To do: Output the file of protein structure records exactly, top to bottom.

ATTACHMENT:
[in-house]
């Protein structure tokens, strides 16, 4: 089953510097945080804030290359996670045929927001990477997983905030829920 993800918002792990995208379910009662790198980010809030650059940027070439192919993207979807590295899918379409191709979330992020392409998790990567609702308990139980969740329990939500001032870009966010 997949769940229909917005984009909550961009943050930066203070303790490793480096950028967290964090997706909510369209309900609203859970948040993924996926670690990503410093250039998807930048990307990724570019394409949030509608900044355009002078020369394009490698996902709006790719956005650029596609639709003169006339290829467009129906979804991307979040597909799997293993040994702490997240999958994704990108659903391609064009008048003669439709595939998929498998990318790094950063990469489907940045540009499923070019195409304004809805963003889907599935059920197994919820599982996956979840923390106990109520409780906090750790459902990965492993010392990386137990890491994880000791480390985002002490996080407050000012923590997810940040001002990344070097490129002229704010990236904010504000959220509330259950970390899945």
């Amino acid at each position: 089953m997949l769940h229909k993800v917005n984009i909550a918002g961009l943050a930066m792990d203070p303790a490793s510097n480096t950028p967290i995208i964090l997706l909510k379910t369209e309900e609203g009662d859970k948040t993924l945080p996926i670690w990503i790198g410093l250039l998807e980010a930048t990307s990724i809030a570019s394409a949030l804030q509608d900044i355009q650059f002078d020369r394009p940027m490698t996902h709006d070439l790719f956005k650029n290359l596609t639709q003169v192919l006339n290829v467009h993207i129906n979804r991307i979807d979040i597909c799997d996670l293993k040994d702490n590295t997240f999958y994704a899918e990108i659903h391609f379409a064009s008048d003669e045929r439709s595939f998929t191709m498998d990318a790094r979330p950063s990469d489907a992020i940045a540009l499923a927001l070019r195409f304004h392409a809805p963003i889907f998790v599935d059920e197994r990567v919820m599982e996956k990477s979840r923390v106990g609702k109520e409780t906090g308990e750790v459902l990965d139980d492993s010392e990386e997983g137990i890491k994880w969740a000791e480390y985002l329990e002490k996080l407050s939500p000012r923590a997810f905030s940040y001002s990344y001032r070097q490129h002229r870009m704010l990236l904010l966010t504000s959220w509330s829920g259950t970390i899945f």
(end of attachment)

[in-house]
């Protein structure tokens, strides 16, 4: 089953510097945080804030290359996670045929927001990477997983905030829920 993800918002792990995208379910009662790198980010809030650059940027070439192919993207979807590295899918379409191709979330992020392409998790990567609702308990139980969740329990939500001032870009966010 997949769940229909917005984009909550961009943050930066203070303790490793480096950028967290964090997706909510369209309900609203859970948040993924996926670690990503410093250039998807930048990307990724570019394409949030509608900044355009002078020369394009490698996902709006790719956005650029596609639709003169006339290829467009129906979804991307979040597909799997293993040994702490997240999958994704990108659903391609064009008048003669439709595939998929498998990318790094950063990469489907940045540009499923070019195409304004809805963003889907599935059920197994919820599982996956979840923390106990109520409780906090750790459902990965492993010392990386137990890491994880000791480390985002002490996080407050000012923590997810940040001002990344070097490129002229704010990236904010504000959220509330259950970390899945």
């Amino acid at each position: 089953m997949l769940h229909k993800v917005n984009i909550a918002g961009l943050a930066m792990d203070p303790a490793s510097n480096t950028p967290i995208i964090l997706l909510k379910t369209e309900e609203g009662d859970k948040t993924l945080p996926i670690w990503i790198g410093l250039l998807e980010a930048t990307s990724i809030a570019s394409a949030l804030q509608d900044i355009q650059f002078d020369r394009p940027m490698t996902h709006d070439l790719f956005k650029n290359l596609t639709q003169v192919l006339n290829v467009h993207i129906n979804r991307i979807d979040i597909c799997d996670l293993k040994d702490n590295t997240f999958y994704a899918e990108i659903h391609f379409a064009s008048d003669e045929r439709s595939f998929t191709m498998d990318a790094r979330p950063s990469d489907a992020i940045a540009l499923a927001l070019r195409f304004h392409a809805p963003i889907f998790v599935d059920e197994r990567v919820m599982e996956k990477s979840r923390v106990g609702k109520e409780t906090g308990e750790v459902l990965d139980d492993s010392e990386e997983g137990i890491k994880w969740a000791e480390y985002l329990e002490k996080l407050s939500p000012r923590a997810f905030s940040y001002s990344y001032r070097q490129h002229r870009m704010l990236l904010l966010t504000s959220w509330s829920g259950t970390i899945f």